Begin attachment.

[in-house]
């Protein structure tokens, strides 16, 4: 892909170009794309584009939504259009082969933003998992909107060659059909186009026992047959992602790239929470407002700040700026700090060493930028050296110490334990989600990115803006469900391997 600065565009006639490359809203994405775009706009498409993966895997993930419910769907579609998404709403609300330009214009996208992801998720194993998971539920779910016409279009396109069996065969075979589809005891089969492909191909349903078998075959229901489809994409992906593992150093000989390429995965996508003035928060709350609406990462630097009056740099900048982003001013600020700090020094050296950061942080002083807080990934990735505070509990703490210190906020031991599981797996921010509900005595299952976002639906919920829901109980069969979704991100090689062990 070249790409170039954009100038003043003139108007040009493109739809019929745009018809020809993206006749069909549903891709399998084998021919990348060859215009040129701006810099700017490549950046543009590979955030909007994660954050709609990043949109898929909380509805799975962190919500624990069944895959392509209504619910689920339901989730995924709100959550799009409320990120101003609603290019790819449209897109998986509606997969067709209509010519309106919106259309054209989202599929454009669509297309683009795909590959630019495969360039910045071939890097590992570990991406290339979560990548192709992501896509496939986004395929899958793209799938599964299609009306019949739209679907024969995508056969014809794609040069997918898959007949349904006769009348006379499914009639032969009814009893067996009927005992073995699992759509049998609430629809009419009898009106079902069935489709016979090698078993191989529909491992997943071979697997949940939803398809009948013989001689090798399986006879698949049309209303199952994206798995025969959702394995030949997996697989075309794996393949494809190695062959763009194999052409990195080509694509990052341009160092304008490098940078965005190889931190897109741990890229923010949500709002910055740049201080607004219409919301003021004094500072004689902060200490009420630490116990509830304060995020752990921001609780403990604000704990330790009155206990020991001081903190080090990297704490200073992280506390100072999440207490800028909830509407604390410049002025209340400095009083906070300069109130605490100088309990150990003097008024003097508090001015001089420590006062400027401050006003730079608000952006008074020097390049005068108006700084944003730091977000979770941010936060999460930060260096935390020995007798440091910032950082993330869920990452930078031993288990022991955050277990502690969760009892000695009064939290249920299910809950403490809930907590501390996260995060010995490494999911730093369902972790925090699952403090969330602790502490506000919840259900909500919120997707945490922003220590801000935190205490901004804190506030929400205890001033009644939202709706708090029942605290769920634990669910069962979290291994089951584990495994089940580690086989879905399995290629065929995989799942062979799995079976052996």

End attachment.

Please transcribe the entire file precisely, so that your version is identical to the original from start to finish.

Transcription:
[in-house]
């Protein structure tokens, strides 16, 4: 892909170009794309584009939504259009082969933003998992909107060659059909186009026992047959992602790239929470407002700040700026700090060493930028050296110490334990989600990115803006469900391997 600065565009006639490359809203994405775009706009498409993966895997993930419910769907579609998404709403609300330009214009996208992801998720194993998971539920779910016409279009396109069996065969075979589809005891089969492909191909349903078998075959229901489809994409992906593992150093000989390429995965996508003035928060709350609406990462630097009056740099900048982003001013600020700090020094050296950061942080002083807080990934990735505070509990703490210190906020031991599981797996921010509900005595299952976002639906919920829901109980069969979704991100090689062990 070249790409170039954009100038003043003139108007040009493109739809019929745009018809020809993206006749069909549903891709399998084998021919990348060859215009040129701006810099700017490549950046543009590979955030909007994660954050709609990043949109898929909380509805799975962190919500624990069944895959392509209504619910689920339901989730995924709100959550799009409320990120101003609603290019790819449209897109998986509606997969067709209509010519309106919106259309054209989202599929454009669509297309683009795909590959630019495969360039910045071939890097590992570990991406290339979560990548192709992501896509496939986004395929899958793209799938599964299609009306019949739209679907024969995508056969014809794609040069997918898959007949349904006769009348006379499914009639032969009814009893067996009927005992073995699992759509049998609430629809009419009898009106079902069935489709016979090698078993191989529909491992997943071979697997949940939803398809009948013989001689090798399986006879698949049309209303199952994206798995025969959702394995030949997996697989075309794996393949494809190695062959763009194999052409990195080509694509990052341009160092304008490098940078965005190889931190897109741990890229923010949500709002910055740049201080607004219409919301003021004094500072004689902060200490009420630490116990509830304060995020752990921001609780403990604000704990330790009155206990020991001081903190080090990297704490200073992280506390100072999440207490800028909830509407604390410049002025209340400095009083906070300069109130605490100088309990150990003097008024003097508090001015001089420590006062400027401050006003730079608000952006008074020097390049005068108006700084944003730091977000979770941010936060999460930060260096935390020995007798440091910032950082993330869920990452930078031993288990022991955050277990502690969760009892000695009064939290249920299910809950403490809930907590501390996260995060010995490494999911730093369902972790925090699952403090969330602790502490506000919840259900909500919120997707945490922003220590801000935190205490901004804190506030929400205890001033009644939202709706708090029942605290769920634990669910069962979290291994089951584990495994089940580690086989879905399995290629065929995989799942062979799995079976052996």